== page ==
AU - Nicholas Barton
ID - 4322
IS - 1
JF - Genetical Research
TI - The probability of establishment of an advantageous mutation in a subdivided population
VL - 50
ER -
TY - CONF
AB - We consider the problem of obtaining sharp (nearly quadratic) bounds for the combinatorial complexity of the lower envelope (i.e. pointwise minimum) of a collection of n bivariate (or generally multi-variate) continuous and "simple" functions, and of designing efficient algorithms for the calculation of this envelope. This problem generalizes the well-studied univariate case (whose analysis is based on the theory of Davenport-Schinzel sequences), but appears to be much more difficult and still largely unsolved. It is a central problem that arises in many areas in computational and combinatorial geometry, and has numerous applications including generalized planar Voronoi diagrams, hidden surface elimination for intersecting surfaces, purely translational motion planning, finding common transversals of polyhedra, and more. In this abstract we provide several partial solutions and generalizations of this problem, and apply them to the problems mentioned above. The most significant of our results is that the lower envelope of n triangles in three dimensions has combinatorial complexity at most O(n2α(n)) (where α(n) is the extremely slowly growing inverse of Ackermann's function), that this bound is tight in the worst case, and that this envelope can be calculated in time O(n2α(n)).
AU - Herbert Edelsbrunner
AU - Pach, János
AU - Schwartz, Jacob T
AU - Sharir, Micha
ID - 3514
TI - On the lower envelope of bivariate functions and its applications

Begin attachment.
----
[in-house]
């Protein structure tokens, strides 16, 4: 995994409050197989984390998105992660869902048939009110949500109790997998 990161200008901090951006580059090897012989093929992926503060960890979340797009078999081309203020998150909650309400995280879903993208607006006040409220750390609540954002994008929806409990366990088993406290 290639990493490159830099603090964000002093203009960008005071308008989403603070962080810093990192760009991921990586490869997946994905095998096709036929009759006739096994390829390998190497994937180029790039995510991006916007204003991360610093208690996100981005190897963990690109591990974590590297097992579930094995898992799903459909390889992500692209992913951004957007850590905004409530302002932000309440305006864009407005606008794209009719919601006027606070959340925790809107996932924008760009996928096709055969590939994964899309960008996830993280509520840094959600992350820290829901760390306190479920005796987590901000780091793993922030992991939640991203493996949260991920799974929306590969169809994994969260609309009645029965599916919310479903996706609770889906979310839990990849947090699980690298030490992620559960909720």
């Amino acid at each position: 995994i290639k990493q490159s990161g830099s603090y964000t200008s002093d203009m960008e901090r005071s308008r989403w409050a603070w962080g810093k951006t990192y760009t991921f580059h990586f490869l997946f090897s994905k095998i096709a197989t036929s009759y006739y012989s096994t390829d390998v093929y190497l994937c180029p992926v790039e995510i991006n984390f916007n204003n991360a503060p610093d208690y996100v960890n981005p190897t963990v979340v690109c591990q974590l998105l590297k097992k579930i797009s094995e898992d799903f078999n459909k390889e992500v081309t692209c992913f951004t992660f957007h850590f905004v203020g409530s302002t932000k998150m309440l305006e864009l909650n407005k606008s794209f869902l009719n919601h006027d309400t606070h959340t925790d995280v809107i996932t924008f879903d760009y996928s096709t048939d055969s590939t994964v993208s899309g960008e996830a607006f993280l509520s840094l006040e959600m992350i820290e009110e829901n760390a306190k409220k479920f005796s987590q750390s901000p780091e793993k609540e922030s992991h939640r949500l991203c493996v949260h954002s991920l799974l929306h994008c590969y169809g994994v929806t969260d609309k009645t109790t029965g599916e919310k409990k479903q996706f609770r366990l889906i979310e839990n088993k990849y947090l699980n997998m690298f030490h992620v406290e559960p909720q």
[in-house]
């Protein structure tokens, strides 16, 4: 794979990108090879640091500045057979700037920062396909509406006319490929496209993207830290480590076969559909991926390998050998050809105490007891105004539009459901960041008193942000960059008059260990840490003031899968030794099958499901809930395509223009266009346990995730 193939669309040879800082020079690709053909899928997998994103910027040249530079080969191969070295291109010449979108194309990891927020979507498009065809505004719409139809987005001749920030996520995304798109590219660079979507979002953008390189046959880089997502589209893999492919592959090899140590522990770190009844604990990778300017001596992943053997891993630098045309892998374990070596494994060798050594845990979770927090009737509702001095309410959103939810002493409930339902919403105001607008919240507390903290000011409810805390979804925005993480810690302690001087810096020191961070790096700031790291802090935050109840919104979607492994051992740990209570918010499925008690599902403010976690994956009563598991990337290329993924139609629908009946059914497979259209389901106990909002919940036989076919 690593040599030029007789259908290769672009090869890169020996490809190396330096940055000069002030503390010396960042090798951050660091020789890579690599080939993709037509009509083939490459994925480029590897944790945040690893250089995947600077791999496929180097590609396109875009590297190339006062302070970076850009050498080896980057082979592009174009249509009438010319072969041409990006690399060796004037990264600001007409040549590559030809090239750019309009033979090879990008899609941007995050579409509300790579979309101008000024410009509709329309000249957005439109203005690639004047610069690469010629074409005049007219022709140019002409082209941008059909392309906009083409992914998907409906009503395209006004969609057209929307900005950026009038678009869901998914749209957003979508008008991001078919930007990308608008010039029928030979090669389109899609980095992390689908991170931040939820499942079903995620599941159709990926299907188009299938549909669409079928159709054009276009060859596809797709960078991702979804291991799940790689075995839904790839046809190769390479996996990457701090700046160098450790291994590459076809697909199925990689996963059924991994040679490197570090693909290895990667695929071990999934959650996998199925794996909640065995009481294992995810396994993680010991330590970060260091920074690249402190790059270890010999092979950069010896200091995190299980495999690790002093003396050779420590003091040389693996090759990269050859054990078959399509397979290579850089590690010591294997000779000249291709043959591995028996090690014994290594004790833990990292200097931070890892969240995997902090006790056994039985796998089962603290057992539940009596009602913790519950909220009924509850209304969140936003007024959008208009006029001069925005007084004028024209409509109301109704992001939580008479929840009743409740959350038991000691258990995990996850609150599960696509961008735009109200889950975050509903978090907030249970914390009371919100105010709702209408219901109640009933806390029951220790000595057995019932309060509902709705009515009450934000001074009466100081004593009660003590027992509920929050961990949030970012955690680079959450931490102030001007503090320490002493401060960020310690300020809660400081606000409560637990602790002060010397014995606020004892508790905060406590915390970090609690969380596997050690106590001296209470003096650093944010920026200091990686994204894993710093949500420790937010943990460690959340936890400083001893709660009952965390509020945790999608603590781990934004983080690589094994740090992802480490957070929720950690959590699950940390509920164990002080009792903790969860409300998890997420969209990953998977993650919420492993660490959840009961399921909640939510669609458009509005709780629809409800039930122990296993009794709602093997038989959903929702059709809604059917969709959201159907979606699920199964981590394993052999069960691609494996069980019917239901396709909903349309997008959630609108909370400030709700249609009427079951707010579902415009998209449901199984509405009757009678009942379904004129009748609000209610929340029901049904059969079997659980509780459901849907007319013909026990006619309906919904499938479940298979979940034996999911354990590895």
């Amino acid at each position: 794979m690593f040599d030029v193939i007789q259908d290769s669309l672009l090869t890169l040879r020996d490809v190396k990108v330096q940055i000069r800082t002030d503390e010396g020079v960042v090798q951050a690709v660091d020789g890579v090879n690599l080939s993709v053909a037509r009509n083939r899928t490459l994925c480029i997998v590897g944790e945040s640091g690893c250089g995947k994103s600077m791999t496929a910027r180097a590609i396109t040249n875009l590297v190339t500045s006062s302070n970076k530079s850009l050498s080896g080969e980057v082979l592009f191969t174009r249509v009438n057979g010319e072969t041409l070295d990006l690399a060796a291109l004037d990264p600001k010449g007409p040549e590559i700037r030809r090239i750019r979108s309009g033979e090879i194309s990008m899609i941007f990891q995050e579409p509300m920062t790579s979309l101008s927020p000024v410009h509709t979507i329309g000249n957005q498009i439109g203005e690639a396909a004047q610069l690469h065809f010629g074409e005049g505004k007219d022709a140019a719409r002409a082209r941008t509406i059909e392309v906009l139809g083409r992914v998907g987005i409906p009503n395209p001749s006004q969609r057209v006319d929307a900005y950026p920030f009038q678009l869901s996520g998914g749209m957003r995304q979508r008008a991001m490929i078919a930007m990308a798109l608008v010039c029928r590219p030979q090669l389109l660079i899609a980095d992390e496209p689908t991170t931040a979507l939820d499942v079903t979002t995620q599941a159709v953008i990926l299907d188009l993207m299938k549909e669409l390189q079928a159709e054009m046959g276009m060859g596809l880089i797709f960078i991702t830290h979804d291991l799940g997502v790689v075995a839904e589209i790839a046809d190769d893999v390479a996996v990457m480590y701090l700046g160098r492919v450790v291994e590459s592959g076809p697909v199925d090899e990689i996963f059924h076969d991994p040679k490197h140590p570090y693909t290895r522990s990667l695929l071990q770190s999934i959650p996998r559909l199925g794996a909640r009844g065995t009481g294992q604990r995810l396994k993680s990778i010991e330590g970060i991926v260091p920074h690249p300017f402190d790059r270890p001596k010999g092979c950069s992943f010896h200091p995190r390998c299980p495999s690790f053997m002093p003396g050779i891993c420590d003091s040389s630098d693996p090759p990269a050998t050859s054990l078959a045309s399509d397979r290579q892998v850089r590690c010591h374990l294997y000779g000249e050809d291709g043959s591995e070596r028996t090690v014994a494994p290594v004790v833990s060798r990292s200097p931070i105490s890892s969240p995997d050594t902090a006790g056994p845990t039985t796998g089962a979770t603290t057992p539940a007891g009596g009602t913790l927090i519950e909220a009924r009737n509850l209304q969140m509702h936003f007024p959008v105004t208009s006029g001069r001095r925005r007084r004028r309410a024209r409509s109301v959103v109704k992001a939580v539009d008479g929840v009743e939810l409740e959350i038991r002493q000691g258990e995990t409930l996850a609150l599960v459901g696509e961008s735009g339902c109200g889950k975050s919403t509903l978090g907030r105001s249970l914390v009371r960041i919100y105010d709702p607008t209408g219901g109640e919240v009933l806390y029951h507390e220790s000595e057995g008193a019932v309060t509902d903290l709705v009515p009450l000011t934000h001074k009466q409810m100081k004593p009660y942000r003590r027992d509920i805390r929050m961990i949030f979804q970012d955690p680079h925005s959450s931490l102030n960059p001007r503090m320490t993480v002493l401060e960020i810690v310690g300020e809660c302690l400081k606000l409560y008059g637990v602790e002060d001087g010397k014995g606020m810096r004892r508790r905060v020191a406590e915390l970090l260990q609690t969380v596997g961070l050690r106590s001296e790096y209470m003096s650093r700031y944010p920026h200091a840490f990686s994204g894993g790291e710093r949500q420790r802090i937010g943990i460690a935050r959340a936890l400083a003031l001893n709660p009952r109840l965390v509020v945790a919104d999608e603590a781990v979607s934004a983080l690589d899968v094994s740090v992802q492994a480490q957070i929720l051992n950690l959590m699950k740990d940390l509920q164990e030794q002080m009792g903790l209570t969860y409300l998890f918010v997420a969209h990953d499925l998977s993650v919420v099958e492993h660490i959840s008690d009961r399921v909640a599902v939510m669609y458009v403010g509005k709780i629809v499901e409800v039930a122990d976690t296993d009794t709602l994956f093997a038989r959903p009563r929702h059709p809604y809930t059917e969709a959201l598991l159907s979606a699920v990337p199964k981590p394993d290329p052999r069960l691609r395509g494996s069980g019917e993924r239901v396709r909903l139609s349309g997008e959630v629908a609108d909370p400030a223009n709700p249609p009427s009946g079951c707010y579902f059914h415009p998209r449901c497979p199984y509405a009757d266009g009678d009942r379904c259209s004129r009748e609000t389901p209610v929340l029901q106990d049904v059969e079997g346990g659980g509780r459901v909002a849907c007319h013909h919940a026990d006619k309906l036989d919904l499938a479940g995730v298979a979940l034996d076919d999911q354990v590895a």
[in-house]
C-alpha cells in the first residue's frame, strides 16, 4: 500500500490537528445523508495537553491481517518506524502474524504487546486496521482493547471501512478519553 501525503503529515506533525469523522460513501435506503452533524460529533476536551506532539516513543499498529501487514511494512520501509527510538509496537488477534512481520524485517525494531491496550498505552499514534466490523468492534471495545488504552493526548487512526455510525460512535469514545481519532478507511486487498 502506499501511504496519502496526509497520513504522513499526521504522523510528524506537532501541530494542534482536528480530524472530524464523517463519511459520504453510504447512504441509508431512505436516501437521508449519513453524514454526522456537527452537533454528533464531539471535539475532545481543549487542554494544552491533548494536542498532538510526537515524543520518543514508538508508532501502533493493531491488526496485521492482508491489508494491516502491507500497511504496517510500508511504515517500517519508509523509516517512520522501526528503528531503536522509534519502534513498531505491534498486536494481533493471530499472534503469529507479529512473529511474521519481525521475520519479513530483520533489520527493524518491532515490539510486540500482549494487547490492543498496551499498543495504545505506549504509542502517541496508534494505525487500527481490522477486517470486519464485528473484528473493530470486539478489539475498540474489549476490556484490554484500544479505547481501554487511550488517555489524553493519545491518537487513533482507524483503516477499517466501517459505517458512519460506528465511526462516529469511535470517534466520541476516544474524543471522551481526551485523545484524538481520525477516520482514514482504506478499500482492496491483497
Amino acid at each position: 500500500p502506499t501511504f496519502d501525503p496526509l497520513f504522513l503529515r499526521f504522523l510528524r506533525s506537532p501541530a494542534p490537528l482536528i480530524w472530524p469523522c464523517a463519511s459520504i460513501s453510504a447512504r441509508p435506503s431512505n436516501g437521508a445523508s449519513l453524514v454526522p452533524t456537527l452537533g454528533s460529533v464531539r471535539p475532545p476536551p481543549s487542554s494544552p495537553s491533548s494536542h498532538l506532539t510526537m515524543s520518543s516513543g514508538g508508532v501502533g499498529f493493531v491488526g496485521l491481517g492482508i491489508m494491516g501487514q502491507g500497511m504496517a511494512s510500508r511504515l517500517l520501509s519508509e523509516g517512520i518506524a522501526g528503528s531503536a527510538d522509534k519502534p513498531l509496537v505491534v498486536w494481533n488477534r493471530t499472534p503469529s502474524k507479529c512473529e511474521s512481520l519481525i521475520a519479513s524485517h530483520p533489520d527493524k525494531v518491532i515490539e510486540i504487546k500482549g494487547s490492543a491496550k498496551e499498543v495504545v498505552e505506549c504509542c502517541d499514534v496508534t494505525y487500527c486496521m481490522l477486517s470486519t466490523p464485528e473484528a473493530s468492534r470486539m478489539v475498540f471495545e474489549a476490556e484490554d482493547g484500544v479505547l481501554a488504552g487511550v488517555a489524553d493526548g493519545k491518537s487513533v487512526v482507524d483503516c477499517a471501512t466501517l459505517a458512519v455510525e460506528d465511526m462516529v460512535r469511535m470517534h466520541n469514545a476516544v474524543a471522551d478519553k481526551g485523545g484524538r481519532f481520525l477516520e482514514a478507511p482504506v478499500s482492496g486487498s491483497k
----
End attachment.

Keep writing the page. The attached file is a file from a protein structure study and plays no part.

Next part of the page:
ER -
TY - JOUR
AB - We have analysed the role of sampling drift in inducing shifts between alternative adaptive peaks, in small and rapidly growing populations. Using a simple model of disruptive selection on a polygenic character, we calculate the net probabilityofapeakshift. If the growth rate is high, theprobabilityofashiftina growing population is insensitive to selection on the character. Assuming that the character is effectively neutral during the brief initial increase, we find that theprobabilityofapeakshift is given by theprobabilityof finding a standard normal variate greater than √2ΔV where ΔV is the reduction in additive genetic variance during the growth period. This result holds for arbitrary pattern of increase in size, provided that the rate of increase is high enough for selection to be negligible, and the character depends on a large number of loci. Comparing theprobabilityofpeakshiftsin founding populations with the rate ofshiftsin static and allopatric populations it appears that although strongly selected shifts are only likely to occur ina growing population, a static population is a more congenial setting for adaptive shifts.
AU - Rouhani, Shahin
AU - Nicholas Barton
ID - 3656
IS - 1
JF - Journal of Theoretical Biology
TI - The probability of peak shifts in a founder population
VL - 126
ER -
TY - JOUR